Texas gets off to slow restart on executions—-Despite delays, experts
predict state will lead nation once again
Of the 3 inmates who had dates with death this year, only one was sent
into Texas' death chamber and executed, an uncharacteristic start for a
state that consistently leads the nation in executions.
Controversy swirled around the state's last execution in September and
re-emerged once the death chamber reopened after the lifting of a de facto
moratorium, imposed as the U.S. Supreme Court considered a challenge to
the lethal injection process.
The Court of Criminal Appeals and the Attorney General's Office worked
until almost midnight Tuesday to ensure that Charles Dean Hood's execution
would be carried out. But in the end, after a volley of appeals, state
prison officials had to scrub the execution as the midnight expiration of
the death warrant neared.
On June 10, the state carried out its 12st execution of the year, putting
to death Karl Chamberlain. His attorneys later complained that they were
in the process of filing an appeal when he was executed.
The 1st inmate to face execution this year, Derrick Sonnier, received a
last-minute reprieve June 3. It came about 2 hours before he was set to
enter Texas' death house.
Despite the sluggish start, experts predict Texas likely will remain the
nation's death penalty capital.
"By the end of 2008, Texas will have the most executions of any state, as
it has for many other years," predicted Richard Dieter, director of the
Washington-based Death Penalty Information Center. "It certainly overall
is a leader in executions."
Swift execution pace
To some, the state appears unchastened by last year's firestorm when
attorneys were unable to file appeals before Michael Richard was put to
death in September.
He was the last inmate executed before the hiatus began. In his case,
Texas Court of Criminal Appeals Presiding Judge Sharon Keller refused to
allow the court clerk's office to remain open after hours so attorneys
could file an appeal after experiencing computer problems.
In April, the high court upheld the lethal injection process, and
Since then, 7 have been carried out across the nation.
Dieter believes Texas will ultimately resume its swift execution pace,
given an aggressive schedule that far outpaces other states'.
Fourteen inmates are set to be put to death through October, according to
the Texas Department of Criminal Justice's Web site.
Last year, Texas accounted for 26 of the 42 executions carried out across
Hood, whose execution had been scheduled for last week, had argued in his
appeal that the judge and prosecutor in his trial reportedly had a
romantic relationship. The Court of Criminal Appeals rejected the appeal
on procedural grounds. His attorneys, however, persuaded a state district
judge to vacate his death warrant. The state appellate court subsequently
ruled that the judge had no authority to do so and ordered the warrant
reinstated. With the death warrant set to expire, the prison system took
the unprecedented step to stop the execution.
No such late-night legal wrangling occurred before Sonnier was granted a
stay. The following week, however, the Court of Criminal Appeals dismissed
his claims. He now has a July 23 execution date.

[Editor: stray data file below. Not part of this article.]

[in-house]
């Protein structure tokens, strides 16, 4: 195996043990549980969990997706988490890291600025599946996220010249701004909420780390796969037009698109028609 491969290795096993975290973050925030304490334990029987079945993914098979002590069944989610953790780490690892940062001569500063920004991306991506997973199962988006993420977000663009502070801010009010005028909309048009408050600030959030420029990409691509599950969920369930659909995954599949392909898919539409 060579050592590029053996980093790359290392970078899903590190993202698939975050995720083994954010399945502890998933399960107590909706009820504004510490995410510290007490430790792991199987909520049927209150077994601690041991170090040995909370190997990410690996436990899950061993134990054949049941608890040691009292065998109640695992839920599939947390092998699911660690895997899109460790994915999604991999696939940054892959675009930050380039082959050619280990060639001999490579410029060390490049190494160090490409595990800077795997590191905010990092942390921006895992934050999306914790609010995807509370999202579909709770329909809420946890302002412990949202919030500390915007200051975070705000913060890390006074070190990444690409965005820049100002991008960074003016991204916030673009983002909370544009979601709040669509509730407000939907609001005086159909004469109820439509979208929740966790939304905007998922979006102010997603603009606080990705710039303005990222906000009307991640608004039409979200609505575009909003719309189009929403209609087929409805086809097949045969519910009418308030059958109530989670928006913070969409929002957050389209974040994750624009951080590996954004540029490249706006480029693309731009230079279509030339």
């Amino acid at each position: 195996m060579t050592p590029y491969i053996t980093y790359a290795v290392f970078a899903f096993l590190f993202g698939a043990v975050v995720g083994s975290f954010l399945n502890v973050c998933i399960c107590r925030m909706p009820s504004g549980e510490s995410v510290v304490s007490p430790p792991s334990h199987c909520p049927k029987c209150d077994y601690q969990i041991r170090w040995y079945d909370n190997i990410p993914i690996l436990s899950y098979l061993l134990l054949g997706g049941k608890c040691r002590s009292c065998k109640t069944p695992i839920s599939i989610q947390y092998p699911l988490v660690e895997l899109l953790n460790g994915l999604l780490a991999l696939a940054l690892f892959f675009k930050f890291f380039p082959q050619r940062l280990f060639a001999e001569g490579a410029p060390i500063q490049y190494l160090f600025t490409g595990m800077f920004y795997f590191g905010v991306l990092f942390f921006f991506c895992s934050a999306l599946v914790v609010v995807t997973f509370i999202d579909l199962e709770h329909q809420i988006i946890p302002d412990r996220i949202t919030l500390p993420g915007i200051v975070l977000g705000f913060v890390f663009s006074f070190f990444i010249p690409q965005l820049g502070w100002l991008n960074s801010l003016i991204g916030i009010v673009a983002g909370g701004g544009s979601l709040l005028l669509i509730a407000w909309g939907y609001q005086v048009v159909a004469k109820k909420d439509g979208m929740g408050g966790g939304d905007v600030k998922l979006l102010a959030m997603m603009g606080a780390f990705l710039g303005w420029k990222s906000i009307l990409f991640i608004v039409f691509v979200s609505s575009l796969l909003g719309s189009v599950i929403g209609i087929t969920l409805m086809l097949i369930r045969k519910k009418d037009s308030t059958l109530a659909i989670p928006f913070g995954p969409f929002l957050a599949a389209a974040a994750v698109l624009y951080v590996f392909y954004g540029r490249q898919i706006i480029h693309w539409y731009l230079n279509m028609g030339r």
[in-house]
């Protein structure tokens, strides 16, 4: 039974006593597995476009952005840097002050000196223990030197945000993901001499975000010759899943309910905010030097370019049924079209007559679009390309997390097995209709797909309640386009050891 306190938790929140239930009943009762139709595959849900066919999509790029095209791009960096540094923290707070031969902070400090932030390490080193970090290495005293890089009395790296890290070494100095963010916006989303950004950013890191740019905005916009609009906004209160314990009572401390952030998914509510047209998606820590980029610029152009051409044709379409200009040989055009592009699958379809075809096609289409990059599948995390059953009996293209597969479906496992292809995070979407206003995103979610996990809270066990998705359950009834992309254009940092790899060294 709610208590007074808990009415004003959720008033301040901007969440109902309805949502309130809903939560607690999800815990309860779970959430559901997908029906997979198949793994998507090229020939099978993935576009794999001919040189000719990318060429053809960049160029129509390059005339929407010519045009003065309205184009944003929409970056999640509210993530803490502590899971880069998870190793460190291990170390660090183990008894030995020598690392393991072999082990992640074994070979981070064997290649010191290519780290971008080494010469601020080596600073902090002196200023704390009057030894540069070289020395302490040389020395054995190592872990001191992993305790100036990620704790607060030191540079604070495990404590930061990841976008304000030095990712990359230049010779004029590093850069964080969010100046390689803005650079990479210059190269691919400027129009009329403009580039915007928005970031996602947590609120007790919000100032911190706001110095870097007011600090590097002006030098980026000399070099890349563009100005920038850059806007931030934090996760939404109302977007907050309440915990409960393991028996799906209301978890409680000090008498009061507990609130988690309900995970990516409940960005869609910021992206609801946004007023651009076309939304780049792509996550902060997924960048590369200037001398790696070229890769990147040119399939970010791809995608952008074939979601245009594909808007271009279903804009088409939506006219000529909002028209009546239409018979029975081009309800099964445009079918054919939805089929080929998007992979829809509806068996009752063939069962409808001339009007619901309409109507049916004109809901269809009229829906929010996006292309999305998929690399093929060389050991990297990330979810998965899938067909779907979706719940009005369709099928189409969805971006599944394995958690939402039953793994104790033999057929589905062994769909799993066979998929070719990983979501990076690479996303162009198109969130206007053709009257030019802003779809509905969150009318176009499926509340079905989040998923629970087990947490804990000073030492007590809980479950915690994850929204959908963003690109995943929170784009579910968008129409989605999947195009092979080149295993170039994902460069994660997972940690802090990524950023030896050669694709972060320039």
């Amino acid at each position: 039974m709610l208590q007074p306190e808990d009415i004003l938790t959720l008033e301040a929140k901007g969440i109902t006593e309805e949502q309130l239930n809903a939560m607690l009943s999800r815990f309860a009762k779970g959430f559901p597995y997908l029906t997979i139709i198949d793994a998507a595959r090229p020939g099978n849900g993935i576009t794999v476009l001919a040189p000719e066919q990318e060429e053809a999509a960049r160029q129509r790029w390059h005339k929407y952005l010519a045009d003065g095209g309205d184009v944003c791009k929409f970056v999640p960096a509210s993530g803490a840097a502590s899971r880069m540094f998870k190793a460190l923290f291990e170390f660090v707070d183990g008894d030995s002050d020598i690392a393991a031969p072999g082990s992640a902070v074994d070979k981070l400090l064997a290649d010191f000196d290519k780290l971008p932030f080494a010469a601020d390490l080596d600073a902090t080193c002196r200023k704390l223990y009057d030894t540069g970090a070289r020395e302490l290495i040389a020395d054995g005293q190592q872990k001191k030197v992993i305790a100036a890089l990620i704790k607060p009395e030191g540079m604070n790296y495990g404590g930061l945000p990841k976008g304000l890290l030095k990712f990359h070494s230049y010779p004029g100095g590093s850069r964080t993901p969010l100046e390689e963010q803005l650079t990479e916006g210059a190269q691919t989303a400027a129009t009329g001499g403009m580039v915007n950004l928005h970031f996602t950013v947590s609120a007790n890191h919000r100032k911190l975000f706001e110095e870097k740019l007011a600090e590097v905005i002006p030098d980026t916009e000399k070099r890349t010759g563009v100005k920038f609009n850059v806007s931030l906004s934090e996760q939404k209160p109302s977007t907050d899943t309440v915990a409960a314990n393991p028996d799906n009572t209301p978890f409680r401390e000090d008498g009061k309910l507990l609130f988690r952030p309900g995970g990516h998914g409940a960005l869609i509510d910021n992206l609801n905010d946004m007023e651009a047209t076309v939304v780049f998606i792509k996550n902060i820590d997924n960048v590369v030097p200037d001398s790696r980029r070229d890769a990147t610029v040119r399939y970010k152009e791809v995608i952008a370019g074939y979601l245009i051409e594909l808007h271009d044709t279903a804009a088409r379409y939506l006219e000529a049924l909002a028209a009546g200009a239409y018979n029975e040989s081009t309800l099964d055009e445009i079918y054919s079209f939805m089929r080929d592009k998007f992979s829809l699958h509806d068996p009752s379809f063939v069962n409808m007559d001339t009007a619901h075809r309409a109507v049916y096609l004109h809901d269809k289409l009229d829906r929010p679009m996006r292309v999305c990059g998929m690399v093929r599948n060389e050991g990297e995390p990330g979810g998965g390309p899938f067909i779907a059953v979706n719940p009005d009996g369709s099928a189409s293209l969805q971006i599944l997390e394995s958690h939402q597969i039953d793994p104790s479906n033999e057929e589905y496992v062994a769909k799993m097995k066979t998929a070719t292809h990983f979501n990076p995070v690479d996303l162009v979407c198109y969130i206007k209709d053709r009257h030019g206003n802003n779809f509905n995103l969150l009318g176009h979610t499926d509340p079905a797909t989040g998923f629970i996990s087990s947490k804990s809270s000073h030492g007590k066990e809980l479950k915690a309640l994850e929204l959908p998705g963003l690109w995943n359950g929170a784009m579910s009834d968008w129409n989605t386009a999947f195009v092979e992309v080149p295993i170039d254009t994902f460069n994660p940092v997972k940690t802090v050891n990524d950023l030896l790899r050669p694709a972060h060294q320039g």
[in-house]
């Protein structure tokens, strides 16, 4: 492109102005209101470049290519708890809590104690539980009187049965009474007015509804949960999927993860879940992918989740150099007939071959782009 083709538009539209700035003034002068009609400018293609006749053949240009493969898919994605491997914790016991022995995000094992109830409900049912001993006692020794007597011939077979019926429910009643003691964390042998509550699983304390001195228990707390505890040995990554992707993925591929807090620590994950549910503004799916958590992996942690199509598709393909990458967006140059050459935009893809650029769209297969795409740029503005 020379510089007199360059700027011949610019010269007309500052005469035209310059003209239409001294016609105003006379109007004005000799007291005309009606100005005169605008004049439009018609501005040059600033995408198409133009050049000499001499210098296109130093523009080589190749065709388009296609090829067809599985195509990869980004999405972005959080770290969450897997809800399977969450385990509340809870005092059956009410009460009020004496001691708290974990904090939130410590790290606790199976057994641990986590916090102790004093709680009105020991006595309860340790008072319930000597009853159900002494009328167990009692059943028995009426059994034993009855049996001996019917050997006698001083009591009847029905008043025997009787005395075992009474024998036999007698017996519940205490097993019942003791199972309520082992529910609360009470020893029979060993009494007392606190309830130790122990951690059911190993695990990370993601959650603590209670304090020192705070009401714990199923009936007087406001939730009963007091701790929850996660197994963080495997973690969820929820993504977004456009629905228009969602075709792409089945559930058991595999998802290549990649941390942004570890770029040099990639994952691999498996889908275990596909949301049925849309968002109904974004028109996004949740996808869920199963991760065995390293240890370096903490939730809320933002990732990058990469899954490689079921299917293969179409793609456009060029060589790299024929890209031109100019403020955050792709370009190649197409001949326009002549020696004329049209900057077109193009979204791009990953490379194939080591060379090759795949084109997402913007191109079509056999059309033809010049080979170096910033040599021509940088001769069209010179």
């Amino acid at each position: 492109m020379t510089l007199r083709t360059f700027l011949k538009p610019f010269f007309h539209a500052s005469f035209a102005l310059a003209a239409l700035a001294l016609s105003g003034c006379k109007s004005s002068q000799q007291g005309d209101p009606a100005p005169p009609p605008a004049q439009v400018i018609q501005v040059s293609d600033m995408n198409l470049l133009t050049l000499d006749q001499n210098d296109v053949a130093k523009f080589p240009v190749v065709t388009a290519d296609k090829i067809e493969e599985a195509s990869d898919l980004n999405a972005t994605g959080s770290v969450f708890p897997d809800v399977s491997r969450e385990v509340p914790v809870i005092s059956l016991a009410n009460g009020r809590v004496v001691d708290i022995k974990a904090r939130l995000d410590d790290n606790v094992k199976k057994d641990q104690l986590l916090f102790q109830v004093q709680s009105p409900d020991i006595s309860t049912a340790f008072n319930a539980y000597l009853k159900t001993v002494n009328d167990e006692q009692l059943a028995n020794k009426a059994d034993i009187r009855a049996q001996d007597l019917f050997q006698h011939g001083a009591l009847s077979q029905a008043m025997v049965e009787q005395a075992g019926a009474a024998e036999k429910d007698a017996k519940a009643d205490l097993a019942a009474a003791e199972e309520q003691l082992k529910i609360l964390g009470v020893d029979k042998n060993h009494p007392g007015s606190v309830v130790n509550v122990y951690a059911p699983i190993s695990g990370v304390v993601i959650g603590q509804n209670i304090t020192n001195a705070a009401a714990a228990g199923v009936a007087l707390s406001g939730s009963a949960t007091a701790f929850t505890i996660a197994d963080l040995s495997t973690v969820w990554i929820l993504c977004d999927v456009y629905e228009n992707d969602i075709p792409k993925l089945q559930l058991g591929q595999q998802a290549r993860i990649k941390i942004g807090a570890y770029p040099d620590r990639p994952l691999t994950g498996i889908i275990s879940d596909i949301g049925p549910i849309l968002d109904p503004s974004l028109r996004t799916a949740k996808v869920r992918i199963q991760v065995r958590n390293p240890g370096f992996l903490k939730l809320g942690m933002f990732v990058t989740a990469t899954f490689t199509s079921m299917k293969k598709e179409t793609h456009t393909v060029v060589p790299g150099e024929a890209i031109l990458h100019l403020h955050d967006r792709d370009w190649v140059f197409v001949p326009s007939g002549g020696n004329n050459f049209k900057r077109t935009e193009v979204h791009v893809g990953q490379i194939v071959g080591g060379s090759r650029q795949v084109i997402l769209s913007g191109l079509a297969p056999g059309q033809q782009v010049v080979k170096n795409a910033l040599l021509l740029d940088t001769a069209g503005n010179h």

Another execution date has to be set for Hood.
"These last two cases or stays are unusual," said Dieter, of the Death
Penalty Information Center. "Generally, when dates are set in Texas, those
executions go forward."
David Dow, an attorney in the Hood and Sonnier cases, said the state, more
than ever, appears to possess a "lust" for executions.
"The Court of Criminal Appeals couldn't have been more transparent in the
way they helped the state try to get an execution," he said, referring to
last week's maneuvering.
The Attorney General's Office, Dow said, has become less patient when it
comes to last-minute appeals. Attorneys typically notify officials when
appeals are in the works. State attorneys previously were willing to await
filings and delay executions.
Now, Dow said, it seems that if appeals have not been filed and none is
pending in any court, prison officials are allowed to begin the execution
That is what happened in Chamberlain's case, Dow said.
The Attorney General's Office insists that no policy change has occurred.
"When the court-ordered execution time arrived," a spokesman for the
Attorney General's Office said, "Chamberlain's attorneys had yet to file
an additional last-minute appeal, nor had they provided any specific
information to the state or the courts about when any further appeals
might be filed."
Jim Marcus, a University of Texas law professor, said the state should
weigh the legal issues and not technicalities in Hood's and Sonnier's
In Sonnier's appeal, his attorneys argued that changes to the state's
death penalty protocol had not been reviewed by a court. Prison officials
said changes were made simply to clarify executioner training and other
issues raised in the Supreme Court case.
The Court of Criminal Appeals dismissed the claim, citing the Supreme
Court's decision that upheld Kentucky's 3-drug protocol, the same used in
Texas and other states. The Texas court determined that the state's
procedure is substantially similar to Kentucky's.
But Marcus believes that a thorough review of the protocol should be
"If the state courts continue to bury their heads in the sand, the federal
courts will probably step up," Marcus said.
(source: Houston Chronicle)